David Thompson Posted:
So very, very true. It beggars belief that we consider ourselves to be a developed nation when so much of our economy is based on selling milk powder or logs. BTW, I own a Plinius amplifier (my second) that drives a set of Theophany speakers.
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David Thompson Posted:
A robust but sobering report. It concerns me that confidence is rising, yet sales and exports are down and "manufacturers and exporters are still lagging behind other sectors". Surely we should wait until we're earning more money before we start spending more?
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siemens Posted:
Yes true! The only thing that will never die in this world is the nature and its science behind it. Great post.
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Kieran Ormandy Posted:
Thanks for the question Steven, Germany has seen increases in manufacturing employment since 2009, and Switzerland has had stable manufacturing employment between 2006 – 2011, even in the face of ongoing Euro-zone issues. Korea has seen increases in manufacturing employment since 2008 and Israel experienced large increases since 1998, while being stable over the last 4 years. Singapore has had increases in manufacturing employment over the last two years. These countries all value their manufacturing sectors and work to protect them, this is reflected in the above numbers and their performance through the GFC. Note data around the above examples was sourced from OECD labour market stats.
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John Walley Posted:
Point one: you should have no doubt what our Association says publically represent the views of our members. Point two: we don’t knee jerk responses, if you trace back our comments around NZPower you will see them link all the way back to our research in 2004 and 2005. All that material is fully linked from our comments above. Point three: you will note our comments on major users, sadly the same advantage does not accrue to smaller industrial users. The perverse incentives of the LRMC approach in all this are well known. Point four: the NZMEA is not like any other Association in New Zealand we admit only manufacturers and exporters into membership, and our public expressions are the views of that restricted membership.
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It is all about people!

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There is an obvious disconnect between our education system, both secondary and tertiary, and what industry needs to grow our economy and prosper. Manufacturers and other sectors are increasingly struggling to find the skilled staff they need to grow, say the New Zealand Manufacturers and Exporters Association (NZMEA).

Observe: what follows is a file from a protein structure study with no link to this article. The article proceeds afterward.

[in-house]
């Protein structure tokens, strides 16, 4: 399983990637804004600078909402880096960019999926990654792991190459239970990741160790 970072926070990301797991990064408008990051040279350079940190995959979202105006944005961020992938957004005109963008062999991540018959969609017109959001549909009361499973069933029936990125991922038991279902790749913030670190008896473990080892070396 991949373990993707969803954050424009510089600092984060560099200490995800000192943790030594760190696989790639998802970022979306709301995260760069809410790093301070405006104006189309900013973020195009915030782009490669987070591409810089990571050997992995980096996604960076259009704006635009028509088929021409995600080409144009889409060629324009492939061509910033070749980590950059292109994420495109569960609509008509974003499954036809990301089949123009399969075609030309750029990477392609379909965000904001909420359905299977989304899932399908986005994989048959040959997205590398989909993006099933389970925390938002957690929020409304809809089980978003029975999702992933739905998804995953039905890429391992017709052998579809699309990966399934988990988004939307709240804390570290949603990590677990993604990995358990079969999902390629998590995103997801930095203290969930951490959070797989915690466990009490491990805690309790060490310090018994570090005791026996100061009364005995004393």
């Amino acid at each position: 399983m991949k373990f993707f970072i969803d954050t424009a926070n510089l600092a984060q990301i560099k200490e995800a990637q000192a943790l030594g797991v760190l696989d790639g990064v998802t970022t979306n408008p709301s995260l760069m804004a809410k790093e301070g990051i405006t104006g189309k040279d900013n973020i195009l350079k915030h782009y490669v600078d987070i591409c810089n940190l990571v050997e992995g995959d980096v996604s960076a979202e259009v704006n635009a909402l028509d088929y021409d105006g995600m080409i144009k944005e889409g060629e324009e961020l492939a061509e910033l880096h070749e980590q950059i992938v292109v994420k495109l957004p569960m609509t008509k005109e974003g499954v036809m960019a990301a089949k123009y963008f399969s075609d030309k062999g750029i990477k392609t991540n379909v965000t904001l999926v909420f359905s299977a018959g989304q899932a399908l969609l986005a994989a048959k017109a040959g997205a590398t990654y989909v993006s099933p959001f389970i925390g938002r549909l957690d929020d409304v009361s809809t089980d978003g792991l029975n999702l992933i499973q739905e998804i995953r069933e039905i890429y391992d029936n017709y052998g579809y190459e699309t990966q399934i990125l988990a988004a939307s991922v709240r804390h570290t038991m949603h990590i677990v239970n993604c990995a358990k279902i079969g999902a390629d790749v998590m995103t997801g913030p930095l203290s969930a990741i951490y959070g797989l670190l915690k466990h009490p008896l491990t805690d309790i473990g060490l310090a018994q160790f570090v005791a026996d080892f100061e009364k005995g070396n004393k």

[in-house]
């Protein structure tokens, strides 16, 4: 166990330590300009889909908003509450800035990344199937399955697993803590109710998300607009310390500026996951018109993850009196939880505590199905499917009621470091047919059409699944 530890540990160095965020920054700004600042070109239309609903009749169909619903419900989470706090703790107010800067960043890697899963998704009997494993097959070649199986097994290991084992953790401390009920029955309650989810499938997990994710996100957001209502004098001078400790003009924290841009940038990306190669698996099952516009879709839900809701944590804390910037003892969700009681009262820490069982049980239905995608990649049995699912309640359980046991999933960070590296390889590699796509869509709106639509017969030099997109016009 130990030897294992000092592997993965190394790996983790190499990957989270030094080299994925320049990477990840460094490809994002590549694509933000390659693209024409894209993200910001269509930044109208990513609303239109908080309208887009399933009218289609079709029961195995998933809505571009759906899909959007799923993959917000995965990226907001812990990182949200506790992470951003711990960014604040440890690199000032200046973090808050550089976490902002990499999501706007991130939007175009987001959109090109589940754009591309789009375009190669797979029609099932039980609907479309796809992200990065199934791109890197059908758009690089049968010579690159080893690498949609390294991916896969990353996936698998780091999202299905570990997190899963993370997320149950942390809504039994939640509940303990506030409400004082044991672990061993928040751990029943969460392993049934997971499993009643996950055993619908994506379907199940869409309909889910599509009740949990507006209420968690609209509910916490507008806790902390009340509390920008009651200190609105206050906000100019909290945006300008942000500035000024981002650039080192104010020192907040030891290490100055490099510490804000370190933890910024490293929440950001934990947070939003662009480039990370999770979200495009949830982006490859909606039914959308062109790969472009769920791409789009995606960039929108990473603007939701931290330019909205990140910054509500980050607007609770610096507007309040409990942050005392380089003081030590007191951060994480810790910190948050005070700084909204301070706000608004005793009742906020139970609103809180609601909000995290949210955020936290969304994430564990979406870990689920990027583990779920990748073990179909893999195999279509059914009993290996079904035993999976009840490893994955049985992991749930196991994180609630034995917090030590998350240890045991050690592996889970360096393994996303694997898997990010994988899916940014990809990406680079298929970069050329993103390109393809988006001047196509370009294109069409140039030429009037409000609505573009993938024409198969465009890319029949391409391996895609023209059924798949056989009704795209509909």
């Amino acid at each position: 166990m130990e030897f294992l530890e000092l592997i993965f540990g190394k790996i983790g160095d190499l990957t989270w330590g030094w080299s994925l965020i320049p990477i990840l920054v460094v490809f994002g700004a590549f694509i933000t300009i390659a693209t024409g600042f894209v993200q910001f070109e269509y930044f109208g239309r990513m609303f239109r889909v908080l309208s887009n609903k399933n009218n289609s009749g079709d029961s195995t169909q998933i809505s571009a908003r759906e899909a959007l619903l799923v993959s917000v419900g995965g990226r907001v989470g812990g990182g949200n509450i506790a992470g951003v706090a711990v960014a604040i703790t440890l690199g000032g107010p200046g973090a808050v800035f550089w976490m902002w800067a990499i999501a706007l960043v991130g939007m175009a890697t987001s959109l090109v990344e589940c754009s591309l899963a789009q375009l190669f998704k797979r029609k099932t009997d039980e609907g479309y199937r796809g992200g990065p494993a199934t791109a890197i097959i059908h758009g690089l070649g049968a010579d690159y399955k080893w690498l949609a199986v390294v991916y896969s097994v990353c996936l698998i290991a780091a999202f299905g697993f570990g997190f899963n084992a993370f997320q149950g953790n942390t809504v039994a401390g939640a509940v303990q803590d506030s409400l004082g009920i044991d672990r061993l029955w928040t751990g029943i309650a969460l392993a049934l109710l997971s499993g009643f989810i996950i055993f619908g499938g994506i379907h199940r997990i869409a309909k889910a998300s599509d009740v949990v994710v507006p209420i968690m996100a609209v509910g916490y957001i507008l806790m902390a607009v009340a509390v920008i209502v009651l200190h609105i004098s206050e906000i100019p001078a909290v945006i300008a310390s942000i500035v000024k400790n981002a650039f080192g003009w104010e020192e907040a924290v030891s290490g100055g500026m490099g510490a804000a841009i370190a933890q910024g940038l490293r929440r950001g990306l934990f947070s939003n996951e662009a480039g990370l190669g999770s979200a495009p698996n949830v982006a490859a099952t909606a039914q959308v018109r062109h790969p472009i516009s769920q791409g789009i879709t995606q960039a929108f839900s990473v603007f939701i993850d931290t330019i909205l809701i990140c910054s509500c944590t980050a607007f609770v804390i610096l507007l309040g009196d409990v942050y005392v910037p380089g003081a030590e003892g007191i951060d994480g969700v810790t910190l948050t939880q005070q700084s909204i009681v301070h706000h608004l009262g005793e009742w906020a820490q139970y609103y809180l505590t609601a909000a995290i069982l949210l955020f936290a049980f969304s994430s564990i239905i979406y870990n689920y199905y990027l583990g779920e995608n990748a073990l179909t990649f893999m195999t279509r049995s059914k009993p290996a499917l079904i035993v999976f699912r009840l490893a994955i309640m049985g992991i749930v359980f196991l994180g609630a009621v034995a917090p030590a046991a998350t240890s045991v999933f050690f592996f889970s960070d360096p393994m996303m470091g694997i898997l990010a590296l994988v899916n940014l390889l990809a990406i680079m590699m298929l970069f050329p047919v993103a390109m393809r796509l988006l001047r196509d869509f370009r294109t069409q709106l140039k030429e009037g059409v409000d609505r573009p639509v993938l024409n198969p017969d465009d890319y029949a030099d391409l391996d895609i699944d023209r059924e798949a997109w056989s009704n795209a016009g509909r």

NZMEA Chief Executive Dieter Adam says, “The availability of skilled people coming out of our education system is an issue that manufacturers have identified for some time, and there have been comments recently of other sectors feeling the same.

“The shortages we often hear about are among the ‘skilled practitioner' level and highly skilled trades workers (NZQF levels 5 and 6), be that a technically skilled team leader in a manufacturing operation or a hotel manager in the tourism sector. Manufacturers are also facing shortages in the area of ‘highly skilled experts’, for example, graduate mechatronics engineers.

“An aggravating factor is the fact that it is exactly these skilled people who are in short supply in many advanced economies – including Germany, for example, as I found in discussions with German manufacturers during a recent visit there. Young New Zealanders with a good technical education are well-regarded internationally and we are increasingly exposed to a global hunt for talent” says Dieter.

“Immigration is a tool in the short term, provided that migrants come with the appropriate skills and levels of practical experience, however, this should not be the long term solution. New Zealand has high rates of numeracy, literacy and problem solving skills when compared to other OECD countries – the key step is helping students gain the additional professional skills being in demand, and making them aware of where opportunities lie.

“The Government has taken excellent initiatives in selected areas, such as the engineering e2e initiative, but beyond its current pursuit of partial solutions the Government needs to undertake a root cause analysis of the underlying problems if it wants to ensure sustainable growth of the New Zealand economy.

“Everybody talks about the need for our economy to move towards value-added products and services, be that in agriculture, tourism or manufacturing. Without enough suitably qualified young people emerging from our education system, that cannot happen, especially with an aging workforce taking skilled workers out of the talent pool and demographic trends reducing the supply of young people entering the workforce.

“The Productivity Commission’s inquiry into new models of tertiary education currently undertaken is a needed step in the right direction. We hope this translates into real change to make our education system more responsive to the needs of industry and where opportunities for well-paid skilled employment exist.” says Dieter.    

tags: skills, trades, e2e, engineers, manufacturing, highly skilled, education


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